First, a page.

Mr Sollicitor Winnington.] Our case is such, and I do think, by what I find from wise Gentlemen here and without doors, that we are loth to come under the power of France, or French Government. What I have to say is not out of design to save any man, but myself, and my posterity. Lord have mercy upon us! What shall we do to be saved, if Magna Charta be lost? And the King's Prerogative is lost, if the Government is in the least infringed. This Answer of the King's is a temporary Answer; "He expects it from the Lords and Commons." Now consider which of the two Questions is most probable for the safety of the Crown, and the safety of the People. The case is, if you put it upon the first, you have not lost the advantage of the second. 'Tis no doubt but the King will have information of the arguments used here of the removal of persons from his Councils, &c. and the King will have as much impression made upon him of their ill Advice, as if you made an actual Address to him. If his Answer to the Leagues, &c. should be according to your desires, you may go upon that of the Ministers afterwards; and may see, by the King's Answer about the Leagues, &c. whether still that Counsel is predominant. By that we may see how Holland stands, whether he be our Friend or Enemy, and you will rather have a good effect of that than busy yourselves about a particular man and his family. This is a dangerous Question you put, as to the Ministers. If it be carried in the Negative, you conclude that ill Counsel has been given the King, and the People will say, the Parliament will not remove those Counsellors; and that Solecism the House will be upon. In a day, or two, or three, you may have satisfaction that the King will not have them about him, that put a difference betwixt him and his People; and your Address for farther satisfaction will be as effectual as that of removing the Ministers. If you go upon the first Question, 'tis in order to the second, and I would have that first put.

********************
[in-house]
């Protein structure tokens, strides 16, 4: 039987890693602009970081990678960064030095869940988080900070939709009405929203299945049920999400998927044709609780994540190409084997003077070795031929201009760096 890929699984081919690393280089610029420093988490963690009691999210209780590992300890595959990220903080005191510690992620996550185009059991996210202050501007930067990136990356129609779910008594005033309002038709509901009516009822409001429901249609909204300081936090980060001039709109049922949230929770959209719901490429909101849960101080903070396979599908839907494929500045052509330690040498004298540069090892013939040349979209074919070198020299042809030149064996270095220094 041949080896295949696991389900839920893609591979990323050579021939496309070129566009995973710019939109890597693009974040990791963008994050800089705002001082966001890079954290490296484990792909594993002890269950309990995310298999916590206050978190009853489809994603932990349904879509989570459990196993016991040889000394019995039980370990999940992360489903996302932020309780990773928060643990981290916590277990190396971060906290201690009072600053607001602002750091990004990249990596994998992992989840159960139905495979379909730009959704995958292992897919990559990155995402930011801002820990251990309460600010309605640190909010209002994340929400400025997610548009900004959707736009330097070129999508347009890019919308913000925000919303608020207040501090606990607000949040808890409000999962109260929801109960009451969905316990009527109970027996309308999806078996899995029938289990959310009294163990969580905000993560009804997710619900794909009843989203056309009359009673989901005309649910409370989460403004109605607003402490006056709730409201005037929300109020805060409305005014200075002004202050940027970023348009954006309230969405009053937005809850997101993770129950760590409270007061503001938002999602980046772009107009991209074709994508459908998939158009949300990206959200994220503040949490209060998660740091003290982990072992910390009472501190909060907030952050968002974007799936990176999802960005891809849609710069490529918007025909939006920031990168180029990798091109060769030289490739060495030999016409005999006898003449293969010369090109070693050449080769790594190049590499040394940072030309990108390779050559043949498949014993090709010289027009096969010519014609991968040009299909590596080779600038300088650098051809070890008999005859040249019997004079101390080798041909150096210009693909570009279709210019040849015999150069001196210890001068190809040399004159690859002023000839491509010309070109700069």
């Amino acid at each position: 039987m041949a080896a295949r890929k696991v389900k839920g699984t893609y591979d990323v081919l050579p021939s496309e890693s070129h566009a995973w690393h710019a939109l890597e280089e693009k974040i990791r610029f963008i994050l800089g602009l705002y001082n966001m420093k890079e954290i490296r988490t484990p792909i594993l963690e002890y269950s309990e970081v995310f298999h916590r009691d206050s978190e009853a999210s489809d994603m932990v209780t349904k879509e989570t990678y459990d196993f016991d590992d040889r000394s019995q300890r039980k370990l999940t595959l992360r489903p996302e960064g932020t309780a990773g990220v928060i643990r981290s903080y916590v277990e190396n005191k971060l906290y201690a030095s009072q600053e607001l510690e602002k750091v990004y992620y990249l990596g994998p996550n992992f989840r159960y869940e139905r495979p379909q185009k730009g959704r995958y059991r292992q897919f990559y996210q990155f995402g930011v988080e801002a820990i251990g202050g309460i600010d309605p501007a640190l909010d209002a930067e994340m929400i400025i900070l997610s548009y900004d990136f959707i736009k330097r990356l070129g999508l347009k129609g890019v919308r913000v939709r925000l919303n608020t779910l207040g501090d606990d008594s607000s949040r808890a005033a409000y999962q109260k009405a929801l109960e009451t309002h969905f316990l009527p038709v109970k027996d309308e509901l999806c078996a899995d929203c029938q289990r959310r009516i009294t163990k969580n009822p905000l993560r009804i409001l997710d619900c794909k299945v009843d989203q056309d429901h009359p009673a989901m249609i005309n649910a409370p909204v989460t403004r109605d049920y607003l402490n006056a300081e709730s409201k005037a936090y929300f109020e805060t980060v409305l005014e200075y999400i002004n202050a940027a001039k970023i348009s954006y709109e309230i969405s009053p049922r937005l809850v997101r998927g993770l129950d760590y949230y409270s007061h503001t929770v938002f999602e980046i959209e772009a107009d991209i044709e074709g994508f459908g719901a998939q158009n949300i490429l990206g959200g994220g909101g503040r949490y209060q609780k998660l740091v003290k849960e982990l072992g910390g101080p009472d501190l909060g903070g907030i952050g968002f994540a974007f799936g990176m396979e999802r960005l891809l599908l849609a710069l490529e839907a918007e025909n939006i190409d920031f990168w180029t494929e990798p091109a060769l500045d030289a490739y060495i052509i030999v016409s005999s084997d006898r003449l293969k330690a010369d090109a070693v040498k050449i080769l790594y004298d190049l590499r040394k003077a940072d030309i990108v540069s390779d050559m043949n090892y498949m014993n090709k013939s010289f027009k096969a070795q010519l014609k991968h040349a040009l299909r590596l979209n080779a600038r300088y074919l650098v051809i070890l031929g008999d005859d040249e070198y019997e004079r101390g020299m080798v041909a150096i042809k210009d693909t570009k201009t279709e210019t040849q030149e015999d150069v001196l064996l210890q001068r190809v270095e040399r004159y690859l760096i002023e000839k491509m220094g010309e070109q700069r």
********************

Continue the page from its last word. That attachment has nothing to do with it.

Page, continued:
The Speaker.] The first Debate was of an Alliance with the Confederates, notwithstanding the withdrawing of the Dutch from it. The next was, Whether an Address shall be made to the King for entering into a War with the French King. The next was, for a farther Answer to our last Address, that the House may have some light to ground their Advice upon; and the last was an Address, &c. to remove those Counsellors, who advised the King the Answer to the Address of May 6, 1678.
Sir Nicholas Carew.] I will not say any thing in commendation of our Address. Should I do it, I should hurt it. It is rather a prophecy of what is since come to pass. But I would see, if any man will speak in commendation of the Answer to it.
Mr Secretary Williamson.] You will allow the King to be as tender in point of his Prerogative, as you are of your Liberties. And there is but one sharp point in the King's Speech of May 28. Till the King calls for the Counsel of this House, as to Treaties, and Alliances, &c. 'tis a jealous point to give it; now when you are beyond that, and when on so great a Crisis as this, every one may speak, as though it was his last. I am sorry that any point in the King's Speech should be sharp, but beyond that one expression mentioned, there is not any thing to give offence to the House; and there being but one sharp point, methinks it should not be so fastened upon, and 'tis but in the same degree you are jealous of the King's interposing between your franchises and liberties, that the Prince is of his Prerogative; and the Act is the King's.—
Williamson goes on.] I am unhappy that my expression comes not up to my meaning. If this one thing be an error in the Council, that one sharp thing in the King's Speech, I leave it on the justice of the House, and God direct every man's conscience!